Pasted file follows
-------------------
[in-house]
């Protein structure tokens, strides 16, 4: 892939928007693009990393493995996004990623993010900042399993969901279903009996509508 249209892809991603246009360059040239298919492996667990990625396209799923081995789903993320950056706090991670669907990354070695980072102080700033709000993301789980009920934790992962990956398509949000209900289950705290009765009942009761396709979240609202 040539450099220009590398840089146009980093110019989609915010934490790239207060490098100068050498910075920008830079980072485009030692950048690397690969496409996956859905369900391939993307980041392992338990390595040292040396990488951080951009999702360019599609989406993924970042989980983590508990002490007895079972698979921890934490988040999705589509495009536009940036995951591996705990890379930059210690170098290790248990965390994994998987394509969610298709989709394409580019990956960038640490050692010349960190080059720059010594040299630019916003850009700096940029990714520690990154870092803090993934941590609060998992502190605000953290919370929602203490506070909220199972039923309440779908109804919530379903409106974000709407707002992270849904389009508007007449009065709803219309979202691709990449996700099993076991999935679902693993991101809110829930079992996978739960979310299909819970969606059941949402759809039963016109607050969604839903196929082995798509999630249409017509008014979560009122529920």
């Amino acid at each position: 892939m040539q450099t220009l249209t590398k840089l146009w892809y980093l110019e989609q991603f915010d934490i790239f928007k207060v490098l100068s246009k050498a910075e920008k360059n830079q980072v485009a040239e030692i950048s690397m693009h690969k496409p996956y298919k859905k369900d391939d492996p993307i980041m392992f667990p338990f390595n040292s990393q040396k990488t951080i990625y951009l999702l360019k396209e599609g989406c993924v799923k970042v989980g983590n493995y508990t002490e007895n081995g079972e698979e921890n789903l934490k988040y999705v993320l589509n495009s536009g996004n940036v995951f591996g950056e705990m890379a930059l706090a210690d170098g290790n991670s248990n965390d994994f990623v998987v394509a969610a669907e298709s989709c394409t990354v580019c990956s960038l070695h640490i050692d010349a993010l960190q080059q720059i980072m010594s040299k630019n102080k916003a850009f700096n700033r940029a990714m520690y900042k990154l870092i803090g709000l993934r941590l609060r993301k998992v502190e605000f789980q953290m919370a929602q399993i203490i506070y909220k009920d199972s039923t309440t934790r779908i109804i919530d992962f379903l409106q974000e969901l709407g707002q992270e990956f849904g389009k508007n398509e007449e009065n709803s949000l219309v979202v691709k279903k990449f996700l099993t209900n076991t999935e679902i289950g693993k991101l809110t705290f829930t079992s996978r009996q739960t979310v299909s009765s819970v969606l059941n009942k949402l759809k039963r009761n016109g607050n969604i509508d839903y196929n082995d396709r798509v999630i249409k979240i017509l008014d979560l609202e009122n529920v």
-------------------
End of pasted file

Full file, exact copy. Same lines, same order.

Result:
[in-house]
């Protein structure tokens, strides 16, 4: 892939928007693009990393493995996004990623993010900042399993969901279903009996509508 249209892809991603246009360059040239298919492996667990990625396209799923081995789903993320950056706090991670669907990354070695980072102080700033709000993301789980009920934790992962990956398509949000209900289950705290009765009942009761396709979240609202 040539450099220009590398840089146009980093110019989609915010934490790239207060490098100068050498910075920008830079980072485009030692950048690397690969496409996956859905369900391939993307980041392992338990390595040292040396990488951080951009999702360019599609989406993924970042989980983590508990002490007895079972698979921890934490988040999705589509495009536009940036995951591996705990890379930059210690170098290790248990965390994994998987394509969610298709989709394409580019990956960038640490050692010349960190080059720059010594040299630019916003850009700096940029990714520690990154870092803090993934941590609060998992502190605000953290919370929602203490506070909220199972039923309440779908109804919530379903409106974000709407707002992270849904389009508007007449009065709803219309979202691709990449996700099993076991999935679902693993991101809110829930079992996978739960979310299909819970969606059941949402759809039963016109607050969604839903196929082995798509999630249409017509008014979560009122529920």
């Amino acid at each position: 892939m040539q450099t220009l249209t590398k840089l146009w892809y980093l110019e989609q991603f915010d934490i790239f928007k207060v490098l100068s246009k050498a910075e920008k360059n830079q980072v485009a040239e030692i950048s690397m693009h690969k496409p996956y298919k859905k369900d391939d492996p993307i980041m392992f667990p338990f390595n040292s990393q040396k990488t951080i990625y951009l999702l360019k396209e599609g989406c993924v799923k970042v989980g983590n493995y508990t002490e007895n081995g079972e698979e921890n789903l934490k988040y999705v993320l589509n495009s536009g996004n940036v995951f591996g950056e705990m890379a930059l706090a210690d170098g290790n991670s248990n965390d994994f990623v998987v394509a969610a669907e298709s989709c394409t990354v580019c990956s960038l070695h640490i050692d010349a993010l960190q080059q720059i980072m010594s040299k630019n102080k916003a850009f700096n700033r940029a990714m520690y900042k990154l870092i803090g709000l993934r941590l609060r993301k998992v502190e605000f789980q953290m919370a929602q399993i203490i506070y909220k009920d199972s039923t309440t934790r779908i109804i919530d992962f379903l409106q974000e969901l709407g707002q992270e990956f849904g389009k508007n398509e007449e009065n709803s949000l219309v979202v691709k279903k990449f996700l099993t209900n076991t999935e679902i289950g693993k991101l809110t705290f829930t079992s996978r009996q739960t979310v299909s009765s819970v969606l059941n009942k949402l759809k039963r009761n016109g607050n969604i509508d839903y196929n082995d396709r798509v999630i249409k979240i017509l008014d979560l609202e009122n529920v």